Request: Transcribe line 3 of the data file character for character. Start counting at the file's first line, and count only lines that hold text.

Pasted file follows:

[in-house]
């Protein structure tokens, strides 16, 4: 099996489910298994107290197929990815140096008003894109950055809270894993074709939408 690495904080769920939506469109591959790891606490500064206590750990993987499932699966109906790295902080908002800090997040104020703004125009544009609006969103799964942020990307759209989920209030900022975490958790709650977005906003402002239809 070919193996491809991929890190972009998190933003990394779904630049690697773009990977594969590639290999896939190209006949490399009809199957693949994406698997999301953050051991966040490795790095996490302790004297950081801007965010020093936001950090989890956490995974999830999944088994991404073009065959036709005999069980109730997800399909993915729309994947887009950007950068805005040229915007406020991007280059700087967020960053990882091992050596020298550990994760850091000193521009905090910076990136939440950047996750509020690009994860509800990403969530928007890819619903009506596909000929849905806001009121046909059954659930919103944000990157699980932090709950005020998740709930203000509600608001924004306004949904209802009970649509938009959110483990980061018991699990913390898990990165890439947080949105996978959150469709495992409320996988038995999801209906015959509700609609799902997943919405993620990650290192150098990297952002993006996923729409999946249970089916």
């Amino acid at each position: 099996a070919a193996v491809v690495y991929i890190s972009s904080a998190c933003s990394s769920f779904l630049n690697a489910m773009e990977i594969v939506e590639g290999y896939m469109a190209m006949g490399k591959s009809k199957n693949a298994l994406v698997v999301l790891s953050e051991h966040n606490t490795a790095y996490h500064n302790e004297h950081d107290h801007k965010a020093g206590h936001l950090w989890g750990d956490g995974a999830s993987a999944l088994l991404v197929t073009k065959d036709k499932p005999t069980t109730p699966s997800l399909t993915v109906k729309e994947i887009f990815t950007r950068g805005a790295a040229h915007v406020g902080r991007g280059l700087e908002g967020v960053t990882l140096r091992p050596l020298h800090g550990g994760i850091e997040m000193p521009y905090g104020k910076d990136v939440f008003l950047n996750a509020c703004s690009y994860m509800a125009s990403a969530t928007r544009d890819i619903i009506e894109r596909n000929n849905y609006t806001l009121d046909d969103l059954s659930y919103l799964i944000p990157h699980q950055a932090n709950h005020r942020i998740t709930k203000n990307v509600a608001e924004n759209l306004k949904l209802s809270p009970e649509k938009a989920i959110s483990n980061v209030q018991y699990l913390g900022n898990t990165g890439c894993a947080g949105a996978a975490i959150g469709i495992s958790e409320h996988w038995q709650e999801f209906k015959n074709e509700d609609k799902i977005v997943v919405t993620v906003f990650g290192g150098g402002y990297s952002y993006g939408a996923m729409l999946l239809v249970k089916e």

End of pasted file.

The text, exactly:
């Amino acid at each position: 099996a070919a193996v491809v690495y991929i890190s972009s904080a998190c933003s990394s769920f779904l630049n690697a489910m773009e990977i594969v939506e590639g290999y896939m469109a190209m006949g490399k591959s009809k199957n693949a298994l994406v698997v999301l790891s953050e051991h966040n606490t490795a790095y996490h500064n302790e004297h950081d107290h801007k965010a020093g206590h936001l950090w989890g750990d956490g995974a999830s993987a999944l088994l991404v197929t073009k065959d036709k499932p005999t069980t109730p699966s997800l399909t993915v109906k729309e994947i887009f990815t950007r950068g805005a790295a040229h915007v406020g902080r991007g280059l700087e908002g967020v960053t990882l140096r091992p050596l020298h800090g550990g994760i850091e997040m000193p521009y905090g104020k910076d990136v939440f008003l950047n996750a509020c703004s690009y994860m509800a125009s990403a969530t928007r544009d890819i619903i009506e894109r596909n000929n849905y609006t806001l009121d046909d969103l059954s659930y919103l799964i944000p990157h699980q950055a932090n709950h005020r942020i998740t709930k203000n990307v509600a608001e924004n759209l306004k949904l209802s809270p009970e649509k938009a989920i959110s483990n980061v209030q018991y699990l913390g900022n898990t990165g890439c894993a947080g949105a996978a975490i959150g469709i495992s958790e409320h996988w038995q709650e999801f209906k015959n074709e509700d609609k799902i977005v997943v919405t993620v906003f990650g290192g150098g402002y990297s952002y993006g939408a996923m729409l999946l239809v249970k089916e």